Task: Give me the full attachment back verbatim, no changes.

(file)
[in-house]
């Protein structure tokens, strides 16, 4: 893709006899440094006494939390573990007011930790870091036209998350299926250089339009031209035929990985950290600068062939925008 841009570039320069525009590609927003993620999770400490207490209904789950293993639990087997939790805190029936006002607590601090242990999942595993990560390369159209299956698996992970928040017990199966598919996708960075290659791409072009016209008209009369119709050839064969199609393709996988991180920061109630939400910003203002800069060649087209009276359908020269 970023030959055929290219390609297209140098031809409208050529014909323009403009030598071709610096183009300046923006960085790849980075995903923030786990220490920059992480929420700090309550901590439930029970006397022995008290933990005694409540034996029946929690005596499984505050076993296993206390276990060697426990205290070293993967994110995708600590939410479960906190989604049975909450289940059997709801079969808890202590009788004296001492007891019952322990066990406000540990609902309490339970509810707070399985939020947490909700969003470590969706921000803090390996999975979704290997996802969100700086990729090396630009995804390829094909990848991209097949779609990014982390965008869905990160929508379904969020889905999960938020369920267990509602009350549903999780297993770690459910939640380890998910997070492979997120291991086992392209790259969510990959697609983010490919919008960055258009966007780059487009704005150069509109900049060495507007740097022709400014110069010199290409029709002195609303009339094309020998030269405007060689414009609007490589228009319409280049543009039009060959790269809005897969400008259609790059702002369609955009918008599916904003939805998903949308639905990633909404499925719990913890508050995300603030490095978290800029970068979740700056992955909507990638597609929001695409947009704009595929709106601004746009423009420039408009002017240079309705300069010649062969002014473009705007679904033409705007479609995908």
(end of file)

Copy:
[in-house]
């Protein structure tokens, strides 16, 4: 893709006899440094006494939390573990007011930790870091036209998350299926250089339009031209035929990985950290600068062939925008 841009570039320069525009590609927003993620999770400490207490209904789950293993639990087997939790805190029936006002607590601090242990999942595993990560390369159209299956698996992970928040017990199966598919996708960075290659791409072009016209008209009369119709050839064969199609393709996988991180920061109630939400910003203002800069060649087209009276359908020269 970023030959055929290219390609297209140098031809409208050529014909323009403009030598071709610096183009300046923006960085790849980075995903923030786990220490920059992480929420700090309550901590439930029970006397022995008290933990005694409540034996029946929690005596499984505050076993296993206390276990060697426990205290070293993967994110995708600590939410479960906190989604049975909450289940059997709801079969808890202590009788004296001492007891019952322990066990406000540990609902309490339970509810707070399985939020947490909700969003470590969706921000803090390996999975979704290997996802969100700086990729090396630009995804390829094909990848991209097949779609990014982390965008869905990160929508379904969020889905999960938020369920267990509602009350549903999780297993770690459910939640380890998910997070492979997120291991086992392209790259969510990959697609983010490919919008960055258009966007780059487009704005150069509109900049060495507007740097022709400014110069010199290409029709002195609303009339094309020998030269405007060689414009609007490589228009319409280049543009039009060959790269809005897969400008259609790059702002369609955009918008599916904003939805998903949308639905990633909404499925719990913890508050995300603030490095978290800029970068979740700056992955909507990638597609929001695409947009704009595929709106601004746009423009420039408009002017240079309705300069010649062969002014473009705007679904033409705007479609995908």